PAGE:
22.03.2016 Author: Stanislav Ivanov

What Are Kurdistan Freedom Hawks Fighting For?

pic_7e0ef0124bdb0581aab8418e864ba47fThe number of news releases in the Turkish and international mass media accusing the Kurdistan Freedom Hawks (Falcons) (also known as “TAK”) of the involvement in brutal acts of terrorism in Turkey has been on the rise lately. It is alleged that the organization is a brainchild of a group of radical Kurdish activists who split from the Kurdistan Workers’ Party (KWP) in the early 2000s. Turkish authorities classify TAK as a terrorist group being a youth extremist wing of KWP and thus do not differentiate between KWP and TAK. Meanwhile, members of KWP and the “hawks’ deny their alleged “kinship.” Moreover, TAK militants make it clear that they are not affiliated with Kurdish parties, whose leaders (they believe) betrayed the interests of the Kurdish people. Several extremist Kurdish organizations (e.g. Falcons of the East, Avengers) sprang to life after KWP adopted a resolution to temporary cease combat operations at its 7th extraordinary convention in 2000. TAK, however, tops the list in terms of the number of crime reports it has been mentioned in.

For example, this group claimed responsibility for the March 13, 2016 Ankara bombing that killed 37 and left more than 120 people injured. Militants said that they wanted “to bring to justice the Turkish government led by the Justice and Development Party (JDP) for the genocide of the Kurdish population in the southeastern Turkey, where Turkish troops continue a punitive operation against the Kurds.” This group also claimed responsibility for the February 17 act of terrorism near the building of the General Staff in Ankara that claimed lives of 28 people, mostly military personnel.

The list of the TAK’s “acts of heroism” also boasts a mortar attack at an Istanbul’s airport at the end of December 2015, in which five aircraft were damaged, with two female janitors who happened to be near one of the jets being injured (later one of them died), and many other terrorist acts.

Assessment of this terrorist group’s activities leads to an inevitable conclusion—they discredit the national movement of Kurds and aggravate Turkish authorities inciting them to initiate new large-scale punitive operations against the Kurds.

While KWP consistently engages all available methods in its struggle for rights and freedoms of the Kurds, including cessation of hostilities with Ankara, and strives to spare lives of peaceful civilians even at the times of military conflicts, TAK, on the contrary, targets not only military facilities and their staff (or police forces), but public places and tourist centers using suicide bombers and cars stuffed with explosives to carry out their acts of violence. The methods TAK’s militants use resemble those radical Islamists and international terrorists opt for.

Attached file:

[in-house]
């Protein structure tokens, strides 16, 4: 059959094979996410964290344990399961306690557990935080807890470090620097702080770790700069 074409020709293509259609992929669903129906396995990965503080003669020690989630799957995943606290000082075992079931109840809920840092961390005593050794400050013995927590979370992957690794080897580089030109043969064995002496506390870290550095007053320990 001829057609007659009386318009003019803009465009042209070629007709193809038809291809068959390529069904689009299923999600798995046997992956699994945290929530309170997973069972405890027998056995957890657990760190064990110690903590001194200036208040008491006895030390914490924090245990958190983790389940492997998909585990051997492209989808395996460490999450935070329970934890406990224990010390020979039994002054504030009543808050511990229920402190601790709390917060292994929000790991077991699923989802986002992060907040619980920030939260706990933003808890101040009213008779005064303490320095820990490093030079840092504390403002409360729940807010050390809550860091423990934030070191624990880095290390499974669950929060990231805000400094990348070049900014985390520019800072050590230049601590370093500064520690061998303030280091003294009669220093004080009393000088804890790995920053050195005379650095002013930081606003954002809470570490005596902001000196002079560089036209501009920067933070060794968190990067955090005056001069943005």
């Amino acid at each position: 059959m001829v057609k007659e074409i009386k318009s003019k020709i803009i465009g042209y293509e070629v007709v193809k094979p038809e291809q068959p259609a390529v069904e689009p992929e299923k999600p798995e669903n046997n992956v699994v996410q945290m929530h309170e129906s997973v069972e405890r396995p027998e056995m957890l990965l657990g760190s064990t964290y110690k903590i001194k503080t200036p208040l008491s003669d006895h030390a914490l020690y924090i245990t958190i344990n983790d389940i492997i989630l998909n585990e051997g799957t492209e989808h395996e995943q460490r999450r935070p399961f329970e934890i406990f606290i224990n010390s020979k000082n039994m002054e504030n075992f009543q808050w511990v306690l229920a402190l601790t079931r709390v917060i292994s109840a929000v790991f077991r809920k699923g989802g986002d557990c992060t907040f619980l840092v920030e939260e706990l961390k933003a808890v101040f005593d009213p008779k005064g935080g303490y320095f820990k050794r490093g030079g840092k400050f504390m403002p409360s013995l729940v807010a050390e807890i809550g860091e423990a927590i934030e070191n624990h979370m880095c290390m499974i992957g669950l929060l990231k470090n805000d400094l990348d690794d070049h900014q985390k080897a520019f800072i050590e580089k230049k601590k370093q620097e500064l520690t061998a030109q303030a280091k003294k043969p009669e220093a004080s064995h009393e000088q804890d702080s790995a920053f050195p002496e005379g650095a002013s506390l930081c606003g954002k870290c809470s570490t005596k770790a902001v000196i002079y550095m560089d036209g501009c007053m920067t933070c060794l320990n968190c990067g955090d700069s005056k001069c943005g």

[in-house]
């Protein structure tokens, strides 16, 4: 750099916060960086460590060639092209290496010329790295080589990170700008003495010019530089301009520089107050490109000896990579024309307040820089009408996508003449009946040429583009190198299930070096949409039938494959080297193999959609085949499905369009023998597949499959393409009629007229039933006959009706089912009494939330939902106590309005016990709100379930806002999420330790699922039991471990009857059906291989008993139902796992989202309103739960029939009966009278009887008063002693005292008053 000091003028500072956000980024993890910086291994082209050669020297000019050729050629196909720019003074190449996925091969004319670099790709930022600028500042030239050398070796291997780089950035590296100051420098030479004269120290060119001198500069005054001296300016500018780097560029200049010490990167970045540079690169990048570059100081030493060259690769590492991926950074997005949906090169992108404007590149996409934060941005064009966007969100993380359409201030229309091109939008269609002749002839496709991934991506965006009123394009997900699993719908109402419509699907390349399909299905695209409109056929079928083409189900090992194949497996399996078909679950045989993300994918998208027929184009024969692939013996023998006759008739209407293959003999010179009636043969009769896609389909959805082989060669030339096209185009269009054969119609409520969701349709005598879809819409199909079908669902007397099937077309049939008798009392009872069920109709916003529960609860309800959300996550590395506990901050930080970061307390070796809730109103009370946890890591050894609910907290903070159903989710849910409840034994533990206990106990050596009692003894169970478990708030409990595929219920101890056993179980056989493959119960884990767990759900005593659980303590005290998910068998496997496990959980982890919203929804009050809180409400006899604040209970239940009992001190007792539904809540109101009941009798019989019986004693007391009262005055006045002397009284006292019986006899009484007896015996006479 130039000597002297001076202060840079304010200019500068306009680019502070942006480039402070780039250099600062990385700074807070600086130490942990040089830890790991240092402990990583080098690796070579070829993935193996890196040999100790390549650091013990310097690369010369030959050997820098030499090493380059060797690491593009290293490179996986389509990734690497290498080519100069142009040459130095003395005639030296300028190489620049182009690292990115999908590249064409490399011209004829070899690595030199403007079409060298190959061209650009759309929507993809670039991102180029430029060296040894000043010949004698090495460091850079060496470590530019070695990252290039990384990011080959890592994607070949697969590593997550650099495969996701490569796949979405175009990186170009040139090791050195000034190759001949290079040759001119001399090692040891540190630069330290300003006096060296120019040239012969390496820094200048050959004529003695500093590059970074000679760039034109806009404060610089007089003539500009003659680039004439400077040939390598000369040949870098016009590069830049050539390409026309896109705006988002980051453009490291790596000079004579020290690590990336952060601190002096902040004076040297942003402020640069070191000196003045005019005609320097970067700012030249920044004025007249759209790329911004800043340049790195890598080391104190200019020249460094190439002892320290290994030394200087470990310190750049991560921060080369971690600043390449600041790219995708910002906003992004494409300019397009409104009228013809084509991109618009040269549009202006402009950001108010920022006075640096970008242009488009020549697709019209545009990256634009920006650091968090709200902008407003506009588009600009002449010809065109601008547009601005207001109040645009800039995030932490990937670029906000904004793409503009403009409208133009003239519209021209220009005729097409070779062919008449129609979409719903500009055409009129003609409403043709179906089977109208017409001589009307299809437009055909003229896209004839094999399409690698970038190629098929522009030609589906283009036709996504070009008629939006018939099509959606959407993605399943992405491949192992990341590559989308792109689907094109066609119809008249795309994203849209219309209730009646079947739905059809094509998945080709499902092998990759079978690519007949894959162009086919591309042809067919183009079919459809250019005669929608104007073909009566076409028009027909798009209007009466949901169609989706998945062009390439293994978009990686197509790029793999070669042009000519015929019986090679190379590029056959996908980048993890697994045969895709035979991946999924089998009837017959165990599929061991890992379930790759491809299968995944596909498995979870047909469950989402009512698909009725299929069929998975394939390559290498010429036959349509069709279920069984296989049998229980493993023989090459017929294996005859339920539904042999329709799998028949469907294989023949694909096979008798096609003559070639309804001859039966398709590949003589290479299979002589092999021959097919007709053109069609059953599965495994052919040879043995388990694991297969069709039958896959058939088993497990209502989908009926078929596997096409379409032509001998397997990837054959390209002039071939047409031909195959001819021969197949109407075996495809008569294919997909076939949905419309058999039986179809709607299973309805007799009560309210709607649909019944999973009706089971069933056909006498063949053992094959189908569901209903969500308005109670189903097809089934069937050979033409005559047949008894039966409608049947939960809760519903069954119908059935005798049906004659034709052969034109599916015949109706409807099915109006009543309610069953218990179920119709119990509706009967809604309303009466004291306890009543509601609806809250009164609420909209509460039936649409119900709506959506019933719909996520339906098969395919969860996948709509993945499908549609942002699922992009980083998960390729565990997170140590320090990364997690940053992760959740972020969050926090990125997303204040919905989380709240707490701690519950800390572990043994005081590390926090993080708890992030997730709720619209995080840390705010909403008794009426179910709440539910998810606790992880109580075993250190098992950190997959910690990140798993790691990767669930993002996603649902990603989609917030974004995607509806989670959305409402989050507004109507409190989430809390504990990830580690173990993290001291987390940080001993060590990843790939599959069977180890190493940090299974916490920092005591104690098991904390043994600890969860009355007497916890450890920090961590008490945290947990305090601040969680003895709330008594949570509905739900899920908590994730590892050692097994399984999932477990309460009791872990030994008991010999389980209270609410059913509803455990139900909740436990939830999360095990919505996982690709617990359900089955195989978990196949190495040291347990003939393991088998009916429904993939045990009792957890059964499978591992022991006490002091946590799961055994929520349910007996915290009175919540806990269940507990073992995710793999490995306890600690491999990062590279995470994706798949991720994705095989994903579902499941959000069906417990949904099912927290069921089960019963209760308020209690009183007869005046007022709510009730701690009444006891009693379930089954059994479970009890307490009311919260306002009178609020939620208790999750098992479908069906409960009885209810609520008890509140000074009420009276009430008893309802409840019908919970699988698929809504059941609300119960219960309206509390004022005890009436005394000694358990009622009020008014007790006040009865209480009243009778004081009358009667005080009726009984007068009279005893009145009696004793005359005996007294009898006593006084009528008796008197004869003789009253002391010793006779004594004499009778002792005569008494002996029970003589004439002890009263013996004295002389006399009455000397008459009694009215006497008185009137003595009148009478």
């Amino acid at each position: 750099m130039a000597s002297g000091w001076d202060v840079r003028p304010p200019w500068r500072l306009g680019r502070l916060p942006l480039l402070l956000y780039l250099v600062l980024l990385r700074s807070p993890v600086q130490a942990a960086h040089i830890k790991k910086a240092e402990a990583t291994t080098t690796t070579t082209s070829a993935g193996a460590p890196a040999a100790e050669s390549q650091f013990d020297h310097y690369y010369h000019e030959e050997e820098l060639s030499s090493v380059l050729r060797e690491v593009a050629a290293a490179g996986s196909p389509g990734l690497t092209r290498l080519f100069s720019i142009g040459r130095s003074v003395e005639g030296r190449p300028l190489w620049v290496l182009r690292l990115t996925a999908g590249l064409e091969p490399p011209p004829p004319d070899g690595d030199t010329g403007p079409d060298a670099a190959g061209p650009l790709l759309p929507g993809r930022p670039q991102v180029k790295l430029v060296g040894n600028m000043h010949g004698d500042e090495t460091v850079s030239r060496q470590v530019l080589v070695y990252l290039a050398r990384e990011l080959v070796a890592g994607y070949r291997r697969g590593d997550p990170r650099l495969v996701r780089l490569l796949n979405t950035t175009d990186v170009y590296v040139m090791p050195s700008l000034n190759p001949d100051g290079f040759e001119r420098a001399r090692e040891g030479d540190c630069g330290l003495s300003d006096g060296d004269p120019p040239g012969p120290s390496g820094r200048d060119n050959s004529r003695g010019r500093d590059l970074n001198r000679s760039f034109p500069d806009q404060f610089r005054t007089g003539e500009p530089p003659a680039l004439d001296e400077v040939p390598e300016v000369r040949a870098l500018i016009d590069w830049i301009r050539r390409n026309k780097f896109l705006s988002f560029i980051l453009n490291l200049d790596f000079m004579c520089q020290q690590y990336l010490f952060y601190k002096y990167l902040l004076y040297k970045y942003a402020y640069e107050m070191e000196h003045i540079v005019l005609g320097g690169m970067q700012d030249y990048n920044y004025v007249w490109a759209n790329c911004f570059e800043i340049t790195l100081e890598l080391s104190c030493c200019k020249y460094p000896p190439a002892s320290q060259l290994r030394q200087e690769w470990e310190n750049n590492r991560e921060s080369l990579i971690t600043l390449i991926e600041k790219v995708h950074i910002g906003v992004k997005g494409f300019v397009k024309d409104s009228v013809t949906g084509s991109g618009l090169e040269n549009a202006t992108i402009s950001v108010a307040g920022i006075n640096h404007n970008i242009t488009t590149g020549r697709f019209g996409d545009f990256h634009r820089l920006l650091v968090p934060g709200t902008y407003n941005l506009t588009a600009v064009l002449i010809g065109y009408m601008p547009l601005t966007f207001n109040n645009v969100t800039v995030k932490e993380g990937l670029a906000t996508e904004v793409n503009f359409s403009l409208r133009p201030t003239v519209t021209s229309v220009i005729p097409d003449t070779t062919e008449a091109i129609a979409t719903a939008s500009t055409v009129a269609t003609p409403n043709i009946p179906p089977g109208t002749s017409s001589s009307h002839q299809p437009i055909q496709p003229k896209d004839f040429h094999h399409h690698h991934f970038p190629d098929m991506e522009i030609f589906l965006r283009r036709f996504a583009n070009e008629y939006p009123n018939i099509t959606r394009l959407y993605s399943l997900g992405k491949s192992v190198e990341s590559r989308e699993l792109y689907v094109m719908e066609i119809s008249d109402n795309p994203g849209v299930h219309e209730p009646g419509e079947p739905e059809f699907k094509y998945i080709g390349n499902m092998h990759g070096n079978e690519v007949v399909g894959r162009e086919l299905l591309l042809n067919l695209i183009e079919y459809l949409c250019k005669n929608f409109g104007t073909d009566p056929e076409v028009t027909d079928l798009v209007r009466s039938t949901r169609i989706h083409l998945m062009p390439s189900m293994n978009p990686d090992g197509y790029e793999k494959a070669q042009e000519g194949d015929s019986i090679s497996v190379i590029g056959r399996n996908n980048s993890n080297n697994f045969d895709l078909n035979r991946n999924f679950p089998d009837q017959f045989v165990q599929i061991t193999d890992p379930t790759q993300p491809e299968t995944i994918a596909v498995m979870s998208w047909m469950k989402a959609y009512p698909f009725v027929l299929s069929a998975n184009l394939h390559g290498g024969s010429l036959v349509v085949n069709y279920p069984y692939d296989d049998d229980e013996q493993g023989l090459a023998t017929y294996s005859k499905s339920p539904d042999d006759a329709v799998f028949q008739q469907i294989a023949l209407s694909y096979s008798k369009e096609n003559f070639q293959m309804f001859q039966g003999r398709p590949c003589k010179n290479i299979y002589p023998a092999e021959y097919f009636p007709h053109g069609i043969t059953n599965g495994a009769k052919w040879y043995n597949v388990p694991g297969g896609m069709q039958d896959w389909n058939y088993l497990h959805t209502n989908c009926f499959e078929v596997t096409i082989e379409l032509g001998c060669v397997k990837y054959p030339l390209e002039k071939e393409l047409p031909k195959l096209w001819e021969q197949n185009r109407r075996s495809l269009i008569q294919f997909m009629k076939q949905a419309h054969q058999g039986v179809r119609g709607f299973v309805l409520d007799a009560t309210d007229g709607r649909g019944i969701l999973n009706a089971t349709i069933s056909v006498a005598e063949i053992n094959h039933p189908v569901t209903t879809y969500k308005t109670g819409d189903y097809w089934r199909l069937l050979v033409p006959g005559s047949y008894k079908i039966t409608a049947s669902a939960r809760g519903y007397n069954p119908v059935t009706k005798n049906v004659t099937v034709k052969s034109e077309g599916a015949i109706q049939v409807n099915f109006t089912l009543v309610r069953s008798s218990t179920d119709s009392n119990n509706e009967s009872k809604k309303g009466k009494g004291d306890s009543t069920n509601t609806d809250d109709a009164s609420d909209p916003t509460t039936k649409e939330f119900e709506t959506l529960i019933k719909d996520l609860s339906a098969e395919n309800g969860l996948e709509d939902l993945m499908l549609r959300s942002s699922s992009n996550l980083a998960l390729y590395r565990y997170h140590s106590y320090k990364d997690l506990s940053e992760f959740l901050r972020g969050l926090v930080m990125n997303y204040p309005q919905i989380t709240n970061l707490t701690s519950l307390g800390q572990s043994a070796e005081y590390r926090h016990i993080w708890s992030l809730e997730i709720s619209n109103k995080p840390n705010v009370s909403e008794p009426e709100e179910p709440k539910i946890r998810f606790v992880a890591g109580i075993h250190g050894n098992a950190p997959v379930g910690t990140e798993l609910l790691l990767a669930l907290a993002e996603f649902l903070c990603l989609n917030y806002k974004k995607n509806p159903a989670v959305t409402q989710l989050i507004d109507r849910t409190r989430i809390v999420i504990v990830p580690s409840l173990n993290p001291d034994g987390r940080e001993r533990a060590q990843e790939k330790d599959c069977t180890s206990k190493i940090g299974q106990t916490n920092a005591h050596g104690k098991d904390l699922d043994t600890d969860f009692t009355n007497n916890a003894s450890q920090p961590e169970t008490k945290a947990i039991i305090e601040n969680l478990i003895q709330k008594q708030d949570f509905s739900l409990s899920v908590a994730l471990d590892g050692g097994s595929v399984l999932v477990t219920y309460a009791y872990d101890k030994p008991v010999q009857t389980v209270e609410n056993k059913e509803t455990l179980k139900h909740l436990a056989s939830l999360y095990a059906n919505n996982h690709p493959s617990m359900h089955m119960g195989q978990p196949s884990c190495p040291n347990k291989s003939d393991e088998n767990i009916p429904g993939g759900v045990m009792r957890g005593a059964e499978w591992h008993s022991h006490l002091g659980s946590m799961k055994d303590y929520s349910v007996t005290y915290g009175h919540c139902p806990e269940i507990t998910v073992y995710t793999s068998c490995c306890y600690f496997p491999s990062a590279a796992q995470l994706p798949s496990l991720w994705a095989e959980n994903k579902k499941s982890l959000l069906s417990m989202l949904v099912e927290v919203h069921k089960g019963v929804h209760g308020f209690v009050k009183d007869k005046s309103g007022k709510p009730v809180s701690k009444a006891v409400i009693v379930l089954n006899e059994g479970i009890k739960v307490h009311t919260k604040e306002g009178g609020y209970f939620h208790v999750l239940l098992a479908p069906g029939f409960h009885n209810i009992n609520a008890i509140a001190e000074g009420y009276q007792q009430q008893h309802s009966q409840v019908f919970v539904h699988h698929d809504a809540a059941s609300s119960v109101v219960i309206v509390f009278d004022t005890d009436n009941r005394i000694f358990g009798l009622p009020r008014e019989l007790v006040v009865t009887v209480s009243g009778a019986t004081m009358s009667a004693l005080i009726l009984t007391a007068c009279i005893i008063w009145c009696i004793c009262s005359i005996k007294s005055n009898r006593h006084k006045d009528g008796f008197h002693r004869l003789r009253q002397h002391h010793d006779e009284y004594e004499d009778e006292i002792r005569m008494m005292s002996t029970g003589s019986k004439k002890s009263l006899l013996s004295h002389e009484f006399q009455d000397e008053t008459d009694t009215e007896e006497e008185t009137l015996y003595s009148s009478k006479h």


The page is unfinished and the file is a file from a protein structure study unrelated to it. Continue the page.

So far, little information has been released on whether Turkish authorities managed to apprehend any activists and militants of this group or not. Nobody knows the location of the group’s HQ, its structure, composition, charter or program. What is the source of such a generous financial support the “hawks” enjoy? Ultimately, to execute a large-scale terrorist act similar to the explosion in the Ankara’s government quarter near the General Staff and parliament, militants had to undergo an extensive training, possess powerful explosives and have a considerable amount of funds as well as a reliable cover. The clear-cut plan, boldness and effectiveness of this bombing that obviously exceeds the capabilities of the “hawks” makes one wonder whether this group indeed acts on its own. Two possible answers to this question come to mind: either TAK is a well disguised, hard-to-detect group with mysterious sponsors, or it has patrons in the Turkish special services.

The fact that TAK strikes exactly when the authorities need it the most is also noteworthy. For example, Erdogan’s plan to earn enough votes for his party to transform the government into a presidential republic during June 2015 parliamentary election did not work out. At the same time the pro-Kurdish opposition party HDP (Peoples’ Democratic Party) received 13.1% of votes and, consequently, 80 seats in the parliament. Immediately a snap election was set for November 1, 2015. And shortly, (on July 20 to be exact) the town of Suruc in Turkish Kurdistan fell victim to a terrorist bombing with 32 Kurdish activists killed and 104 injured. Kurdish extremists from TAK retaliated by killing two police officers violating the truce achieved between KWP with Ankara and sparking a new wave of military and police operations against the Kurds. A campaign of repressions was launched not only against KWP, but also against the legitimate parliamentary HDP. Despite a new anti-Kurdish campaign, HDP still managed to cross the 10% barrier in the November’s early parliamentary election, but got only 59 seats in the parliament (21 fewer than in June).